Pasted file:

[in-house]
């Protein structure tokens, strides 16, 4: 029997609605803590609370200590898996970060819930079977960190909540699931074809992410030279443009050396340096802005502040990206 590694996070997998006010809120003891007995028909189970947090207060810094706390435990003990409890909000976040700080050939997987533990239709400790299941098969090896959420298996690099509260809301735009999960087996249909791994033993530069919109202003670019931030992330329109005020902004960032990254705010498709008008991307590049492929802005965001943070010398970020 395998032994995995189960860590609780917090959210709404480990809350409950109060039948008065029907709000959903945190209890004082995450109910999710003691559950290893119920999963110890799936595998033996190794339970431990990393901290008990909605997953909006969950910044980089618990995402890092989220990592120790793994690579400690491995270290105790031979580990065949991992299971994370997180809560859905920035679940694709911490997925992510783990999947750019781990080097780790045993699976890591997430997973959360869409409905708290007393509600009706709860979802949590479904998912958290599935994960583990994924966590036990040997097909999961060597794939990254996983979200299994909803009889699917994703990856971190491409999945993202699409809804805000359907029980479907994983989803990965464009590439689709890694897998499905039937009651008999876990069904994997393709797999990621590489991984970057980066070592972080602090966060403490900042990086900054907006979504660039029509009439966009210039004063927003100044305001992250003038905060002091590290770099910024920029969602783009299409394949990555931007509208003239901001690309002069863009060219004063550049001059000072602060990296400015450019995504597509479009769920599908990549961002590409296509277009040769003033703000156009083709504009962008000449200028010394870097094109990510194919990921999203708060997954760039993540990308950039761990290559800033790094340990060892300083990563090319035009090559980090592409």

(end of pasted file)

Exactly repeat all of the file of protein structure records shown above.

[in-house]
């Protein structure tokens, strides 16, 4: 029997609605803590609370200590898996970060819930079977960190909540699931074809992410030279443009050396340096802005502040990206 590694996070997998006010809120003891007995028909189970947090207060810094706390435990003990409890909000976040700080050939997987533990239709400790299941098969090896959420298996690099509260809301735009999960087996249909791994033993530069919109202003670019931030992330329109005020902004960032990254705010498709008008991307590049492929802005965001943070010398970020 395998032994995995189960860590609780917090959210709404480990809350409950109060039948008065029907709000959903945190209890004082995450109910999710003691559950290893119920999963110890799936595998033996190794339970431990990393901290008990909605997953909006969950910044980089618990995402890092989220990592120790793994690579400690491995270290105790031979580990065949991992299971994370997180809560859905920035679940694709911490997925992510783990999947750019781990080097780790045993699976890591997430997973959360869409409905708290007393509600009706709860979802949590479904998912958290599935994960583990994924966590036990040997097909999961060597794939990254996983979200299994909803009889699917994703990856971190491409999945993202699409809804805000359907029980479907994983989803990965464009590439689709890694897998499905039937009651008999876990069904994997393709797999990621590489991984970057980066070592972080602090966060403490900042990086900054907006979504660039029509009439966009210039004063927003100044305001992250003038905060002091590290770099910024920029969602783009299409394949990555931007509208003239901001690309002069863009060219004063550049001059000072602060990296400015450019995504597509479009769920599908990549961002590409296509277009040769003033703000156009083709504009962008000449200028010394870097094109990510194919990921999203708060997954760039993540990308950039761990290559800033790094340990060892300083990563090319035009090559980090592409």